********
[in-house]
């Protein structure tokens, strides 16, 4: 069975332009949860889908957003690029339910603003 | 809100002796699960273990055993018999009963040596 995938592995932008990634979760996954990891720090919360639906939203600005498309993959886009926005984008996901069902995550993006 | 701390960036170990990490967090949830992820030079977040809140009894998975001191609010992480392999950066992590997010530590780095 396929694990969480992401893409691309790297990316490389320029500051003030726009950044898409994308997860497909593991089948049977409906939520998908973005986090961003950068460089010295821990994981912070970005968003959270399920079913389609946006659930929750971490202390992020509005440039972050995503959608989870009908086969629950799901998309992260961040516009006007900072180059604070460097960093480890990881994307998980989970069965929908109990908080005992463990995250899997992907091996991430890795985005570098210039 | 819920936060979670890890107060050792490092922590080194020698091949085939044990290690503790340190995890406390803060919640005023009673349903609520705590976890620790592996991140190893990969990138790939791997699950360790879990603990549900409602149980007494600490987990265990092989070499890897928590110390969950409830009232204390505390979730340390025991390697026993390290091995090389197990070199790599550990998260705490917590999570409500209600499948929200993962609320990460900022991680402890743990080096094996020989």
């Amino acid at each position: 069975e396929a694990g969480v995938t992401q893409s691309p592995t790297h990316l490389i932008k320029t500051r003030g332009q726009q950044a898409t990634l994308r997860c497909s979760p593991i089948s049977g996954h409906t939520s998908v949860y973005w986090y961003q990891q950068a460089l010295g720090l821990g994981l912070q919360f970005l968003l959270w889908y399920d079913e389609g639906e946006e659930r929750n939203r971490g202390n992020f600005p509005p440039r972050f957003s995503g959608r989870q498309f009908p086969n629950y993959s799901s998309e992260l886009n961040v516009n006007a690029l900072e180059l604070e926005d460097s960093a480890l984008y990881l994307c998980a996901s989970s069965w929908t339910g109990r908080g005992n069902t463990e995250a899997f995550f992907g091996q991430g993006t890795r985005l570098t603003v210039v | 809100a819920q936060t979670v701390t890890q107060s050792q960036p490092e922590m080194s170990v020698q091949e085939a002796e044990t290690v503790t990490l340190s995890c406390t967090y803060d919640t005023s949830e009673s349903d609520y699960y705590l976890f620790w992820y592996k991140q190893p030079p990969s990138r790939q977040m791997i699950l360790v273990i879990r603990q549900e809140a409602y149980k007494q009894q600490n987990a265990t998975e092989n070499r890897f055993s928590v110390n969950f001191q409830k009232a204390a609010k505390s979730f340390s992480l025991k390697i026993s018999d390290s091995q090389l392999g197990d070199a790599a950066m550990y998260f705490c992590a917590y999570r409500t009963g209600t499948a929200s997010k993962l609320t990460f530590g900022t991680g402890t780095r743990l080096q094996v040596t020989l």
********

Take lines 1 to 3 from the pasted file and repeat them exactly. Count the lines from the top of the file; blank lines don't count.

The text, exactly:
[in-house]
């Protein structure tokens, strides 16, 4: 069975332009949860889908957003690029339910603003 | 809100002796699960273990055993018999009963040596 995938592995932008990634979760996954990891720090919360639906939203600005498309993959886009926005984008996901069902995550993006 | 701390960036170990990490967090949830992820030079977040809140009894998975001191609010992480392999950066992590997010530590780095 396929694990969480992401893409691309790297990316490389320029500051003030726009950044898409994308997860497909593991089948049977409906939520998908973005986090961003950068460089010295821990994981912070970005968003959270399920079913389609946006659930929750971490202390992020509005440039972050995503959608989870009908086969629950799901998309992260961040516009006007900072180059604070460097960093480890990881994307998980989970069965929908109990908080005992463990995250899997992907091996991430890795985005570098210039 | 819920936060979670890890107060050792490092922590080194020698091949085939044990290690503790340190995890406390803060919640005023009673349903609520705590976890620790592996991140190893990969990138790939791997699950360790879990603990549900409602149980007494600490987990265990092989070499890897928590110390969950409830009232204390505390979730340390025991390697026993390290091995090389197990070199790599550990998260705490917590999570409500209600499948929200993962609320990460900022991680402890743990080096094996020989």
């Amino acid at each position: 069975e396929a694990g969480v995938t992401q893409s691309p592995t790297h990316l490389i932008k320029t500051r003030g332009q726009q950044a898409t990634l994308r997860c497909s979760p593991i089948s049977g996954h409906t939520s998908v949860y973005w986090y961003q990891q950068a460089l010295g720090l821990g994981l912070q919360f970005l968003l959270w889908y399920d079913e389609g639906e946006e659930r929750n939203r971490g202390n992020f600005p509005p440039r972050f957003s995503g959608r989870q498309f009908p086969n629950y993959s799901s998309e992260l886009n961040v516009n006007a690029l900072e180059l604070e926005d460097s960093a480890l984008y990881l994307c998980a996901s989970s069965w929908t339910g109990r908080g005992n069902t463990e995250a899997f995550f992907g091996q991430g993006t890795r985005l570098t603003v210039v | 809100a819920q936060t979670v701390t890890q107060s050792q960036p490092e922590m080194s170990v020698q091949e085939a002796e044990t290690v503790t990490l340190s995890c406390t967090y803060d919640t005023s949830e009673s349903d609520y699960y705590l976890f620790w992820y592996k991140q190893p030079p990969s990138r790939q977040m791997i699950l360790v273990i879990r603990q549900e809140a409602y149980k007494q009894q600490n987990a265990t998975e092989n070499r890897f055993s928590v110390n969950f001191q409830k009232a204390a609010k505390s979730f340390s992480l025991k390697i026993s018999d390290s091995q090389l392999g197990d070199a790599a950066m550990y998260f705490c992590a917590y999570r409500t009963g209600t499948a929200s997010k993962l609320t990460f530590g900022t991680g402890t780095r743990l080096q094996v040596t020989l």